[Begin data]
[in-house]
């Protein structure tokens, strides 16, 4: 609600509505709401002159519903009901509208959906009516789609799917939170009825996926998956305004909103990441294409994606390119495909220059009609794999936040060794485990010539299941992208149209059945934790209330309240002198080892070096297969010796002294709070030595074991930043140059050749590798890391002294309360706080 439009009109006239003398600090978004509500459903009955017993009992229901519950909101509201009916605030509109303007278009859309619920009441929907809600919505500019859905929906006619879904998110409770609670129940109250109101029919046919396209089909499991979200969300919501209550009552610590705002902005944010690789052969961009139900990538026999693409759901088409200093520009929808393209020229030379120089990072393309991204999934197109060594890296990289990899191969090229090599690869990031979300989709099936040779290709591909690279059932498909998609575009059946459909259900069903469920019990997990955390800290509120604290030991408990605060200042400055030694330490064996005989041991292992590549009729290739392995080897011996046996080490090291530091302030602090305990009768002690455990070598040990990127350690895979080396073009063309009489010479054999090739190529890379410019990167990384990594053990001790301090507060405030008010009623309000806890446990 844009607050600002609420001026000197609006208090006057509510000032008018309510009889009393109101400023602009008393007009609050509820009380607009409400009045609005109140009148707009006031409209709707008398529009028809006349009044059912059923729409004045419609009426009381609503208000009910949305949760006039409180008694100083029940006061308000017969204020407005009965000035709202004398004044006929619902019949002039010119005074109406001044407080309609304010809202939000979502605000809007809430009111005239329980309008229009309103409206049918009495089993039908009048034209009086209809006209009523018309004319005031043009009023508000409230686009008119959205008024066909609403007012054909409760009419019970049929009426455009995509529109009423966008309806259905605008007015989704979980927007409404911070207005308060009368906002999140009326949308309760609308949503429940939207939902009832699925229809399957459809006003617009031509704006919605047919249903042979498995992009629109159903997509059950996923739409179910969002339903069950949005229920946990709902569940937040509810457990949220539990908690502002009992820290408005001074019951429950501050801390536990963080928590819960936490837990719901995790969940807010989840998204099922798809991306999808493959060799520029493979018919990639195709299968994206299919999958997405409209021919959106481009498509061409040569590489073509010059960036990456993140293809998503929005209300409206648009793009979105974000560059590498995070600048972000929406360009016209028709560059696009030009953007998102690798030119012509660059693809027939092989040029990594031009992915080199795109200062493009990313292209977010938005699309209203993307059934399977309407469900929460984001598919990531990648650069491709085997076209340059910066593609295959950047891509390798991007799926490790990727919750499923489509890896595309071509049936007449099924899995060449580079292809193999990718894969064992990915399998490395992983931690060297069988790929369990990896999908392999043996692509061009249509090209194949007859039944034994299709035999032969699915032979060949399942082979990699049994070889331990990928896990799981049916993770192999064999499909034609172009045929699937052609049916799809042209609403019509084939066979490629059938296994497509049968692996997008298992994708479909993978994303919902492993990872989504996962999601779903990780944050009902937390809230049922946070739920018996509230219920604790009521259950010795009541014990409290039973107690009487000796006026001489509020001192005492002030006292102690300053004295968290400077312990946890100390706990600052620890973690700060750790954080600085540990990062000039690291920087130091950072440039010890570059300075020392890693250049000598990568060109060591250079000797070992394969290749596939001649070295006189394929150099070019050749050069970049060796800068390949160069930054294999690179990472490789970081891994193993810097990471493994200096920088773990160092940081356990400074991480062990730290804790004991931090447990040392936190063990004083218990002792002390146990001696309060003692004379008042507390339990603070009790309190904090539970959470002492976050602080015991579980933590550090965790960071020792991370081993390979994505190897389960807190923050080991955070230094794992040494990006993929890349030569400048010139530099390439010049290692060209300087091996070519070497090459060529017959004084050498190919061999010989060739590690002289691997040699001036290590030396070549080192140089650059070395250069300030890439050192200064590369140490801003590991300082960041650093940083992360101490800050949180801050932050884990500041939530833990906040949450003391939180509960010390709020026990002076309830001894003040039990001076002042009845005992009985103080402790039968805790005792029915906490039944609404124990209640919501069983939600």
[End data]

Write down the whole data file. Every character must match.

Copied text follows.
[in-house]
């Protein structure tokens, strides 16, 4: 609600509505709401002159519903009901509208959906009516789609799917939170009825996926998956305004909103990441294409994606390119495909220059009609794999936040060794485990010539299941992208149209059945934790209330309240002198080892070096297969010796002294709070030595074991930043140059050749590798890391002294309360706080 439009009109006239003398600090978004509500459903009955017993009992229901519950909101509201009916605030509109303007278009859309619920009441929907809600919505500019859905929906006619879904998110409770609670129940109250109101029919046919396209089909499991979200969300919501209550009552610590705002902005944010690789052969961009139900990538026999693409759901088409200093520009929808393209020229030379120089990072393309991204999934197109060594890296990289990899191969090229090599690869990031979300989709099936040779290709591909690279059932498909998609575009059946459909259900069903469920019990997990955390800290509120604290030991408990605060200042400055030694330490064996005989041991292992590549009729290739392995080897011996046996080490090291530091302030602090305990009768002690455990070598040990990127350690895979080396073009063309009489010479054999090739190529890379410019990167990384990594053990001790301090507060405030008010009623309000806890446990 844009607050600002609420001026000197609006208090006057509510000032008018309510009889009393109101400023602009008393007009609050509820009380607009409400009045609005109140009148707009006031409209709707008398529009028809006349009044059912059923729409004045419609009426009381609503208000009910949305949760006039409180008694100083029940006061308000017969204020407005009965000035709202004398004044006929619902019949002039010119005074109406001044407080309609304010809202939000979502605000809007809430009111005239329980309008229009309103409206049918009495089993039908009048034209009086209809006209009523018309004319005031043009009023508000409230686009008119959205008024066909609403007012054909409760009419019970049929009426455009995509529109009423966008309806259905605008007015989704979980927007409404911070207005308060009368906002999140009326949308309760609308949503429940939207939902009832699925229809399957459809006003617009031509704006919605047919249903042979498995992009629109159903997509059950996923739409179910969002339903069950949005229920946990709902569940937040509810457990949220539990908690502002009992820290408005001074019951429950501050801390536990963080928590819960936490837990719901995790969940807010989840998204099922798809991306999808493959060799520029493979018919990639195709299968994206299919999958997405409209021919959106481009498509061409040569590489073509010059960036990456993140293809998503929005209300409206648009793009979105974000560059590498995070600048972000929406360009016209028709560059696009030009953007998102690798030119012509660059693809027939092989040029990594031009992915080199795109200062493009990313292209977010938005699309209203993307059934399977309407469900929460984001598919990531990648650069491709085997076209340059910066593609295959950047891509390798991007799926490790990727919750499923489509890896595309071509049936007449099924899995060449580079292809193999990718894969064992990915399998490395992983931690060297069988790929369990990896999908392999043996692509061009249509090209194949007859039944034994299709035999032969699915032979060949399942082979990699049994070889331990990928896990799981049916993770192999064999499909034609172009045929699937052609049916799809042209609403019509084939066979490629059938296994497509049968692996997008298992994708479909993978994303919902492993990872989504996962999601779903990780944050009902937390809230049922946070739920018996509230219920604790009521259950010795009541014990409290039973107690009487000796006026001489509020001192005492002030006292102690300053004295968290400077312990946890100390706990600052620890973690700060750790954080600085540990990062000039690291920087130091950072440039010890570059300075020392890693250049000598990568060109060591250079000797070992394969290749596939001649070295006189394929150099070019050749050069970049060796800068390949160069930054294999690179990472490789970081891994193993810097990471493994200096920088773990160092940081356990400074991480062990730290804790004991931090447990040392936190063990004083218990002792002390146990001696309060003692004379008042507390339990603070009790309190904090539970959470002492976050602080015991579980933590550090965790960071020792991370081993390979994505190897389960807190923050080991955070230094794992040494990006993929890349030569400048010139530099390439010049290692060209300087091996070519070497090459060529017959004084050498190919061999010989060739590690002289691997040699001036290590030396070549080192140089650059070395250069300030890439050192200064590369140490801003590991300082960041650093940083992360101490800050949180801050932050884990500041939530833990906040949450003391939180509960010390709020026990002076309830001894003040039990001076002042009845005992009985103080402790039968805790005792029915906490039944609404124990209640919501069983939600």